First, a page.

The shell allows functions to be defined and in fact used as commands. But that isn't the issue
      here. What should happen as given, is that you define x to be '() { :;}; echo vulnerable'
      as an environmental variable, and then run bash with the command 'echo hello'. But the way it
      processed it ( ; allows ending one command and entering another on the same line so indeed
      the function could have had more than one command but is irrelevant. The : is a no-op) it instead defined the function but ran the command after the function. You could make it so the function is actually defined outside of a variable and usable as a function, to see what I mean:

      $ x() { echo test;}; x

      (functions are more powerful than that but I'm trying to, after multiple revisions of this,
      keep it as concise and precise as possible).

      bash -c allows running a specific command(s), in a new process (contrast to the
      shell that creates another).

      SUMMARY: Basically, it didn't stop after the function's definition and instead went on to run other commands (but during defining the function). If you were to leave out the ; bash -c … part, you'd see the current environmental variables, including the definition of x, when both bugs are fixed, just like if you type: env by itself (less the variable you define in the test above).

      There's actually more to the entire thing (context allows not seeing an error that is actually there, otherwise, unrelated to the bug). I initially had information about it but I cut it out for reasons given above. Either way, hopefully that makes sense to you, and hopefully I'm clearer than I actually feel (as in, hopefully I didn't write something completely stupid.. which is absolutely possible. It is something I'm experienced with and I indeed fully admit this.. and laugh about it, too).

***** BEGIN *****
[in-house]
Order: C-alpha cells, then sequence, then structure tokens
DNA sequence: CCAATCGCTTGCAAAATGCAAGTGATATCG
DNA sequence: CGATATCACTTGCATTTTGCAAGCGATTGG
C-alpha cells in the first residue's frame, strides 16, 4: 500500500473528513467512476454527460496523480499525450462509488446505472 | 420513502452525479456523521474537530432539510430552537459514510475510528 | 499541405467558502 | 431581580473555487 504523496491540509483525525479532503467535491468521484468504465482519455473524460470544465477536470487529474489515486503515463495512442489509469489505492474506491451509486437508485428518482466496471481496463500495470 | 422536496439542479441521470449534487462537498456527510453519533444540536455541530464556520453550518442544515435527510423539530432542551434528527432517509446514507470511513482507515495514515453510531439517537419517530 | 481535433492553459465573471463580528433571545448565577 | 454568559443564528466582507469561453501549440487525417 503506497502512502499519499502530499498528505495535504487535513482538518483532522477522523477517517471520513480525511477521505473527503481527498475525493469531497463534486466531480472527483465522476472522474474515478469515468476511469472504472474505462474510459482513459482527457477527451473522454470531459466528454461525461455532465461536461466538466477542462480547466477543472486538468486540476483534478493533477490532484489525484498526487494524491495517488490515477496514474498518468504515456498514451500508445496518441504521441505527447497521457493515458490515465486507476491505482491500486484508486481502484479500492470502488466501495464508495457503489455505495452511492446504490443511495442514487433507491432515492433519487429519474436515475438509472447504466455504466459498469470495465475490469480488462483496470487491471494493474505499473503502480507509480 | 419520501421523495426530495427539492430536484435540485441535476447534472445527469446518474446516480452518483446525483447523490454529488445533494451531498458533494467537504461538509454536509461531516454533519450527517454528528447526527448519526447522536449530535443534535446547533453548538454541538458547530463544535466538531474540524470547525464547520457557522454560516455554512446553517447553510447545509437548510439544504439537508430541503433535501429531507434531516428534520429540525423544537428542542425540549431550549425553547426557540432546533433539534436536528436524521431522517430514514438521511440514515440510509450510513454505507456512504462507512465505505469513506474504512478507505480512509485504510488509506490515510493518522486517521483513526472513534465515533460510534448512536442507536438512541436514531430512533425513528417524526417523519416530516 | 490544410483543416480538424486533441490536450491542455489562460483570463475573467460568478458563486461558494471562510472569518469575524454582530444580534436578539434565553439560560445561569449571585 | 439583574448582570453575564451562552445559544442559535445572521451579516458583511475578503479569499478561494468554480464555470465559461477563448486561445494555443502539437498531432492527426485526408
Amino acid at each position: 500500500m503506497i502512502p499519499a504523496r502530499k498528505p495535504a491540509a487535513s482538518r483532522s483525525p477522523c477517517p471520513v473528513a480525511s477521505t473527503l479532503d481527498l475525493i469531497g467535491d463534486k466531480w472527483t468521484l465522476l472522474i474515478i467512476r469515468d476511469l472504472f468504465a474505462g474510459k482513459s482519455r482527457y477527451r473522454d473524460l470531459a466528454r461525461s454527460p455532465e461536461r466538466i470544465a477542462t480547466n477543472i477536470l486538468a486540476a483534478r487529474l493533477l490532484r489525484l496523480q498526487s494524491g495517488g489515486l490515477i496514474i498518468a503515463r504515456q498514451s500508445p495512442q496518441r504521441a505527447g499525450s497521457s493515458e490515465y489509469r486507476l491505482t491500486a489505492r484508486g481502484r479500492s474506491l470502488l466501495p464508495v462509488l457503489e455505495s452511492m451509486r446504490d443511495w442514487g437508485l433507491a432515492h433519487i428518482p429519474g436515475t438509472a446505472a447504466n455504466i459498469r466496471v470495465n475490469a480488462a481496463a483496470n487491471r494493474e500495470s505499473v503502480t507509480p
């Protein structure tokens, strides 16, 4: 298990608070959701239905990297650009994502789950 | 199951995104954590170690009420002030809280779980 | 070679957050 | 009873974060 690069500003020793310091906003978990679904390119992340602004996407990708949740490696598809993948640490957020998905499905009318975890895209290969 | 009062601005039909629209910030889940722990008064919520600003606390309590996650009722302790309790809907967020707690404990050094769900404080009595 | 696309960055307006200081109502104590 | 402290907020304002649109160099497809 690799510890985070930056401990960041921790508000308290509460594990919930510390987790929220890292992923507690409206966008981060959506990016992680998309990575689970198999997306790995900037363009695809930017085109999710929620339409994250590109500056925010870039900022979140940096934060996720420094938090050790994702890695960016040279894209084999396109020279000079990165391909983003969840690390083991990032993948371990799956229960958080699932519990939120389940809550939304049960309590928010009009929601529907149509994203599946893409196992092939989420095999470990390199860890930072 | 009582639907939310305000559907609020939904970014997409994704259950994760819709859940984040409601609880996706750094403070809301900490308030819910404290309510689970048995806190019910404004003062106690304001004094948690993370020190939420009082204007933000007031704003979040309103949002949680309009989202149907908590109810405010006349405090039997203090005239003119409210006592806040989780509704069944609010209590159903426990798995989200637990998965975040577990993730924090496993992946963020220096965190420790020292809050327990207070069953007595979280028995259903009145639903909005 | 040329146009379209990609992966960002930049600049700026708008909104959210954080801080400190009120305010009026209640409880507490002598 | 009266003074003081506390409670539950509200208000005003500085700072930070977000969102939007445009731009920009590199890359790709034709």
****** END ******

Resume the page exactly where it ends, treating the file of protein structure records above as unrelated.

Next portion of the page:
As for this flaw, it is an old type of flaw and one that will again show itself, much like it has now. It will always be serious, too.

  3. Spryte

    I remember reading about something similar (perhaps) involving BusyBox… (another popular Unix/Linux shell).

    I am no Unix expert, but I do know different shells are available (ZShell for instance).

    Would a simple fix be to change one's default shell program?

    1. Coyote · in reply to Spryte

      busybox is special. It is a statically linked shell (which means if the administrator makes a mistake or the more rare botched update to a library, it can still be used but with a restriction) for certain commands. Commands that used to be statically linked to begin with. So no, busybox is not so much a popular shell for general use. Basically, it is for rescuing a system. And to answer your question, no, it would not fix it necessarily because of the way shell invocation works.

      Specifically, in the older days I used ksh (korn shell) and also tcsh (turbo c-shell, as the original c-shell was horrible). bash is bourne again shell (which is an extension of the bourne shell). Well, all I would need to do is spawn a session of the other shell. For example, right now my server (scrap that, some of these I removed as I don't use… actually only have these installed on main system because of nostalgia) indeed has tcsh. So:

      $ /usr/bin/tcsh -c 'echo $0'
      (hope that shows up fine).
      The shell I used to invoke that was indeed bash.

      1. Coyote · in reply to Coyote

        (and yes, it showed up fine, just to confirm…)

      2. Clive Darke · in reply to Coyote

        A couple of things: tcsh is the Tenex csh, Tenex was an old version of UNIX.

        More importantly, the shellshock bug affects some Korn shells as well, notably Sun's XPG4 version which allows function exports (tested). So far as I can tell, the current AT&T korn shell is OK, since it does not support function exports.

        1. Coyote · in reply to Clive Darke

          Thanks for that. I honestly wasn't sure if it was indeed turbo c-shell or not (it was a vague memory at best).